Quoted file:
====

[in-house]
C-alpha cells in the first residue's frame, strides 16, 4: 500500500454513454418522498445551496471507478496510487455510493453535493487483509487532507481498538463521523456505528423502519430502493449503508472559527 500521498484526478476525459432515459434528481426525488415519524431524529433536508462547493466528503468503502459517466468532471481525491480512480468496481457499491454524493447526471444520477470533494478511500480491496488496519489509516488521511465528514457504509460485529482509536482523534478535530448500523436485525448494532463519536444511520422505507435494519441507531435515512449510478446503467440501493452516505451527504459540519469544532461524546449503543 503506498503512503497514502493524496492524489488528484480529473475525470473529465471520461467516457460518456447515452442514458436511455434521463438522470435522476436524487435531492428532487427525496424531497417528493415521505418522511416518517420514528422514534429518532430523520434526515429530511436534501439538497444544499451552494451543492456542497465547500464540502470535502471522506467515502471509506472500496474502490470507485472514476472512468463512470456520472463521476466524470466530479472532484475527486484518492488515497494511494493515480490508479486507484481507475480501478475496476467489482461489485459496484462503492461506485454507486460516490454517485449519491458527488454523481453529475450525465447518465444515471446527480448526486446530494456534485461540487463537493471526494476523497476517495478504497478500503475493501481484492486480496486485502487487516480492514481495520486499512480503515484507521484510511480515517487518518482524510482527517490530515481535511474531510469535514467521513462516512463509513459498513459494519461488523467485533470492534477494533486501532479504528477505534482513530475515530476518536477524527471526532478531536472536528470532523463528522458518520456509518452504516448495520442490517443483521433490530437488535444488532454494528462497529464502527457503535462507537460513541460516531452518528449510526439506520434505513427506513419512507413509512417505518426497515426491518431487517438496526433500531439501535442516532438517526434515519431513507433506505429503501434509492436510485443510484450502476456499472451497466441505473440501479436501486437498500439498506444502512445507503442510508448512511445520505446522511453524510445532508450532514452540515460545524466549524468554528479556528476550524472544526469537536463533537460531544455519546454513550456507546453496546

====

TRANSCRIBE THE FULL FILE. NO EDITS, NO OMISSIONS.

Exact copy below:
[in-house]
C-alpha cells in the first residue's frame, strides 16, 4: 500500500454513454418522498445551496471507478496510487455510493453535493487483509487532507481498538463521523456505528423502519430502493449503508472559527 500521498484526478476525459432515459434528481426525488415519524431524529433536508462547493466528503468503502459517466468532471481525491480512480468496481457499491454524493447526471444520477470533494478511500480491496488496519489509516488521511465528514457504509460485529482509536482523534478535530448500523436485525448494532463519536444511520422505507435494519441507531435515512449510478446503467440501493452516505451527504459540519469544532461524546449503543 503506498503512503497514502493524496492524489488528484480529473475525470473529465471520461467516457460518456447515452442514458436511455434521463438522470435522476436524487435531492428532487427525496424531497417528493415521505418522511416518517420514528422514534429518532430523520434526515429530511436534501439538497444544499451552494451543492456542497465547500464540502470535502471522506467515502471509506472500496474502490470507485472514476472512468463512470456520472463521476466524470466530479472532484475527486484518492488515497494511494493515480490508479486507484481507475480501478475496476467489482461489485459496484462503492461506485454507486460516490454517485449519491458527488454523481453529475450525465447518465444515471446527480448526486446530494456534485461540487463537493471526494476523497476517495478504497478500503475493501481484492486480496486485502487487516480492514481495520486499512480503515484507521484510511480515517487518518482524510482527517490530515481535511474531510469535514467521513462516512463509513459498513459494519461488523467485533470492534477494533486501532479504528477505534482513530475515530476518536477524527471526532478531536472536528470532523463528522458518520456509518452504516448495520442490517443483521433490530437488535444488532454494528462497529464502527457503535462507537460513541460516531452518528449510526439506520434505513427506513419512507413509512417505518426497515426491518431487517438496526433500531439501535442516532438517526434515519431513507433506505429503501434509492436510485443510484450502476456499472451497466441505473440501479436501486437498500439498506444502512445507503442510508448512511445520505446522511453524510445532508450532514452540515460545524466549524468554528479556528476550524472544526469537536463533537460531544455519546454513550456507546453496546